I believe the ultimate goal of foreign or second language education is the cultivation of transnationally competent language students who are capable of culturally sensitive, multimodal communication in a new language and through a new culture. Language learning is a life-long process; the language classroom serves as the first of many target language communities to which the learners may have access over time, and as such is instrumental in preparing them to engage with target language speakers in other environments throughout their lives. My goal is to contribute to the development of my students’ inter-/transnational communicative competence, the four components of which are briefly outlined below.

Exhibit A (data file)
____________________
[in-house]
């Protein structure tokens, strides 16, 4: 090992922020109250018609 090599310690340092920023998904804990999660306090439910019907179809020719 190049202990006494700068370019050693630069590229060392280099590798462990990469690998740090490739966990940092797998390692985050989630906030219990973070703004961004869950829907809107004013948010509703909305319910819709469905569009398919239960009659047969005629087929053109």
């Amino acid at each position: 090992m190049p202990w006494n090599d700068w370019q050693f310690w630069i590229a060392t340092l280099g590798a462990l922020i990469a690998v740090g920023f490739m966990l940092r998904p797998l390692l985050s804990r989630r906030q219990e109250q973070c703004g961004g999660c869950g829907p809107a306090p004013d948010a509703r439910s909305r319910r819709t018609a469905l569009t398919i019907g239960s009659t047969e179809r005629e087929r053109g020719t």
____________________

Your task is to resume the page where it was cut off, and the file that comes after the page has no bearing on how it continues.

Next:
On a practical level, this means that language students need to learn, both in the written and oral modalities, how to interpret texts and discourses, how to coherently present their own ideas, how to communicate effectively and appropriately in interpersonal interactions, and how to . All of this must be filtered through the lens of francophone culture(s). My teaching facilitates this learning through the instructional methods I choose to implement, through the use of sequencing and scaffolding, and through the authentic materials and other resources I employ in and outside of the classroom. See My Language Classroom to see my application of these principles at the university level.
For a deeper exploration of the definition and role of competence in (second) language learning, see the Qualifying Examination completed on this topic here.